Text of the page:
While some readers may regard any extensive discussion of the Creation-Evolution issue as unfortunately reawakening an old controversy, the fact remains that this debate really has not been decisively settled.
Orthodox religion has doubtless lost a great deal of prestige and influence while respect for science has soared in the decades since Darwin. Science owes its popularity and power over modern life, however, to much more than an evolutionary creed, even as man’s natural antipathy to Christianity assuredly runs deeper than its doctrine of origins.
If some Christian scholars have become mute in the face of scientism—hoping by calculated silence on the subject of origins to gain recognition for Christianity as a religion of redemption, while not questioning scientific views of beginnings except to fortify them with the flavor of theism—little evidence exists that success has crowned this strategic maneuver. Indeed, only an insipid version of Christianity has little to say about the nature of the universe. And few scientists will long remain content to store religious and scientific views in isolated compartments of the mind without sooner or later making one accountable to the other. The communist philosophy exemplifies this insistent demand for an integrated view of life and existence, elaborating naturalism as an all-decisive principle.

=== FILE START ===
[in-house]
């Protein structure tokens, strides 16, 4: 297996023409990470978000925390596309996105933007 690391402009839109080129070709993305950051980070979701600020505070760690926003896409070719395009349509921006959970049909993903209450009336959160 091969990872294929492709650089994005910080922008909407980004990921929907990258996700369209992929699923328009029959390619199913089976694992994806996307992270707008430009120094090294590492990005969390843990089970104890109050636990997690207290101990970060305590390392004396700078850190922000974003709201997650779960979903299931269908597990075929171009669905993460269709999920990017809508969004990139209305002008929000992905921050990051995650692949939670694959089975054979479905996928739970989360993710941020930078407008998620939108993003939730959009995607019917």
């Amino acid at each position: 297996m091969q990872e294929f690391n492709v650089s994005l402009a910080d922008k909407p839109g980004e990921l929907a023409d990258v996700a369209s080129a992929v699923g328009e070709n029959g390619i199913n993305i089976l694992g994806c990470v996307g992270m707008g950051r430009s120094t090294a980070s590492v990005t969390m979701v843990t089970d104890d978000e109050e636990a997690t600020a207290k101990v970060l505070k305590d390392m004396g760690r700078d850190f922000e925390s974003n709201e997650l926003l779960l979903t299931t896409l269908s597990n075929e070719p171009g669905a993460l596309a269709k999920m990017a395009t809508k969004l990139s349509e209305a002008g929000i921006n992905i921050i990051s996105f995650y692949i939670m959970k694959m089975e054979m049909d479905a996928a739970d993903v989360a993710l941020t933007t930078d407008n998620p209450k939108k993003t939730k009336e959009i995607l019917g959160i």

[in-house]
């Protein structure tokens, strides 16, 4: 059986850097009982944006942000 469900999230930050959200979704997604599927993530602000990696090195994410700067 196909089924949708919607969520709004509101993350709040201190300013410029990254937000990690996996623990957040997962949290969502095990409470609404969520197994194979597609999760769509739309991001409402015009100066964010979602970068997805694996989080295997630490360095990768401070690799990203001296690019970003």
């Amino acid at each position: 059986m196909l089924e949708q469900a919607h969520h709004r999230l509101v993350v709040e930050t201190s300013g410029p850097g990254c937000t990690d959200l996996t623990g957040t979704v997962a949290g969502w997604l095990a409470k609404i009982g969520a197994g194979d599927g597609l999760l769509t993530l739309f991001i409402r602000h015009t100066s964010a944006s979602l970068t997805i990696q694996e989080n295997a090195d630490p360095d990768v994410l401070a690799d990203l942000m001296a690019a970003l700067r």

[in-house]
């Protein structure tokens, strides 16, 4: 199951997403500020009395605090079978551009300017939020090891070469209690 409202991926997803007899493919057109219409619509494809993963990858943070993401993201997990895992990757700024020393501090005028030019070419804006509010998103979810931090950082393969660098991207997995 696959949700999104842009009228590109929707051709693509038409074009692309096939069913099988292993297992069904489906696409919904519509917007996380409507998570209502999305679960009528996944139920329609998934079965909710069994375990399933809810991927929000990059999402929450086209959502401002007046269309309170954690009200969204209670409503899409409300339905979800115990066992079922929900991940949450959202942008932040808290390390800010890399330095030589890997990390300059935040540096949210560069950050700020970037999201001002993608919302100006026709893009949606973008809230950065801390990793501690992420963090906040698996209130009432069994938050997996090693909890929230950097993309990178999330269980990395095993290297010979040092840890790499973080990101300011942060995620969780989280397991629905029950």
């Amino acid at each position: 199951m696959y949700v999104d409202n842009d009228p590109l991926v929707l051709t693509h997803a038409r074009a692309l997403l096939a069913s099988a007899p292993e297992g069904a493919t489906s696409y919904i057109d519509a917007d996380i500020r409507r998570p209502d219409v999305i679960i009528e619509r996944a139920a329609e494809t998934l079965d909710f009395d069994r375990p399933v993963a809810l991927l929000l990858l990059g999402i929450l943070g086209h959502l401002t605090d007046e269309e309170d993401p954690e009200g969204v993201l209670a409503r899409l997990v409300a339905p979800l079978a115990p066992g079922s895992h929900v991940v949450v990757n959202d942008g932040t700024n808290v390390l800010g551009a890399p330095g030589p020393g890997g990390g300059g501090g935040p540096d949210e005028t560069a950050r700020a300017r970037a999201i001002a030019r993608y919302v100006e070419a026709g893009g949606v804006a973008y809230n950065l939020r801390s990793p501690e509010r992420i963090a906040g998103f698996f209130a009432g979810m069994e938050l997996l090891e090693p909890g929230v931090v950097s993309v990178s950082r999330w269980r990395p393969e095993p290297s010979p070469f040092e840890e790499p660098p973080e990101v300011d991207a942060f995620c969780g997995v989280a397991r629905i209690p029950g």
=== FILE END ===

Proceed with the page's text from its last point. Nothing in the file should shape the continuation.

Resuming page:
Not a few scientists in the West, while not totalitarian in their sympathies, now urge that the West, from the standpoint of omnicompetent scientism, wage decisive war against supernaturalism and exalt the naturalistic creed with full force. The uncritical identification of a naturalistic world view with pure science is found in many great centers of learning. G. C. Simpson of Columbia University ...1
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